As the General Assembly entered its final hours Monday, a bill supporters said would provide critical funding to organizations that offer addiction services and mental-health treatment inched its way toward final approval by passing two key votes in the House of Delegates.
But the measure was ultimately a casualty of the ticking clock, as the differences between the versions passed by the House and Senate weren’t resolved before time ran out.
Known as the Keep the Door Open Act, the bill would have tied the rate at which community-based programs get reimbursed by the state to the Consumer Price Index for medical care so it keeps pace with inflation.
“It’s unfortunate we couldn’t get something passed,” said Dan Martin, director of public policy for the nonprofit Mental Health Association of Maryland. Between the rising cost of doing business and increased demand, these providers have had to do more with less, Martin said.
Community-based facilities make sure patients get the specialized care they need and keeping them from going to emergency rooms; but in the past 20 years, these organizations have seen only 6 rate increases, only one of which kept pace with inflation; supporters argued.
But there was still some good news for behavioral health: The fiscal 2017 budget includes a 2 percent increase in the reimbursement rate, and while advocates were hoping for a more permanent fix, Martin said they were “very thankful” that Republican Gov. Larry Hogan included that allocation.
The state budget also included an additional $3 million to support mental health services at three facilities – Sheppard Pratt Health System, Adventist Behavioral Health and Brook Lane Health Services – that care for Marylanders with the most serious behavioral health needs. That funding helps compensate for a shortfall in federal funding for these facilities, according to the Maryland Hospital Association.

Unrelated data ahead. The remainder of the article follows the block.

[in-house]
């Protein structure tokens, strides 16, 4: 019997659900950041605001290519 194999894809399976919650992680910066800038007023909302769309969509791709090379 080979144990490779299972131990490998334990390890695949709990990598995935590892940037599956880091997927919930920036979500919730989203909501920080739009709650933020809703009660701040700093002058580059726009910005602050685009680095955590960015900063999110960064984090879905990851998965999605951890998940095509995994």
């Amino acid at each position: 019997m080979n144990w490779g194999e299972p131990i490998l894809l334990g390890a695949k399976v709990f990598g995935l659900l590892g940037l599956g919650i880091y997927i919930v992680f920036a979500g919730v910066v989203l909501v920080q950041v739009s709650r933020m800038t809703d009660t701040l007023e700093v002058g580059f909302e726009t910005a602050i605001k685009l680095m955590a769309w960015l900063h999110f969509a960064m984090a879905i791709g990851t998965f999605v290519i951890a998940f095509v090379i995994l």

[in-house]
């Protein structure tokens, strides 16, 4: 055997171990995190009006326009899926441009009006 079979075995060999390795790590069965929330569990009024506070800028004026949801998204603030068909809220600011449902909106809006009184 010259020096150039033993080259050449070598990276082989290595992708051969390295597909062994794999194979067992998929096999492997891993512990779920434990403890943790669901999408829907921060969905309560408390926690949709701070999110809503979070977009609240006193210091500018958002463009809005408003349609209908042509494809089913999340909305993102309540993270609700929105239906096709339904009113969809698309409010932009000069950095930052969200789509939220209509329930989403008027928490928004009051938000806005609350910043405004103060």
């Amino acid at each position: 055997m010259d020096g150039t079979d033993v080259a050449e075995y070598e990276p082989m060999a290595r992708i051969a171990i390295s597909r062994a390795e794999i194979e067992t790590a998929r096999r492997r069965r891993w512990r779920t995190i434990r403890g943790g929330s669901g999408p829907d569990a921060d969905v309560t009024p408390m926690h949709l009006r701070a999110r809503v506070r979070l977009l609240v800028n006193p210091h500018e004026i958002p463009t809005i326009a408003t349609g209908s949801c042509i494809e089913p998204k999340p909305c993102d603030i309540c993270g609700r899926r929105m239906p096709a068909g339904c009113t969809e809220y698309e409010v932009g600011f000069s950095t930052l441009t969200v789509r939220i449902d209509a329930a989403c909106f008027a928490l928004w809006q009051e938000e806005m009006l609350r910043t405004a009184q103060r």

The hospital association also had a win this session with the passage of a bill creating an exemption in the state’s often-lengthy Certificate of Need process for hospitals that wanted to convert to freestanding medical facilities – which focus on outpatient care and emergency services rather than inpatient care.
Hospitals need flexibility to respond quickly to the changing health care needs of a community, and inpatient admissions have been declining for a decade, according to MHA.
“It’s about retaining access as opposed to shutting down buildings,” said Jim Reiter, MHA spokesman.
A bill requiring county boards of health to approve the closure or partial closure of a hospital – proposed after some Prince George’s County lawmakers and community members were caught off guard by plans to convert Laurel Regional Hospital to an outpatient facility – was opposed by the hospital association and died in committee.
Other health care-related bills that failed during this year’s legislative session include:
— A proposed increase in the state tax on a pack of cigarettes from $2 to $3, as well as increases on the tax of other tobacco products, such as smokeless tobacco and non-premium cigars.
— A proposal creating a birth-injury fund, which would allow families of babies who suffer neurological injuries during birth to be compensated without filing malpractice claims – but also require them to give up their right to sue.
— A bill allowing terminally ill patients to request fatal doses of medication – advocates don’t want to call it “assisted suicide.”
— A trio of bills from Del. Dan K. Morhaim, D-Baltimore County, that would have drastically changed state drug policy by legalizing small amounts of drugs and allowing safe, supervised drug use for some addicts who haven’t responded to previous treatment attempts.
— A proposal requiring more healthy snacks to be offered in vending machines on state property, including public university campuses.
Lawmakers also approved a bill, sponsored by Senate President Thomas V. Mike Miller Jr., locking in state funding for a new regional medical center in Prince George’s County; the governor is now required to allocate a $55 million operating subsidy and $115 million in capital funding from fiscal 2018 through fiscal 2021.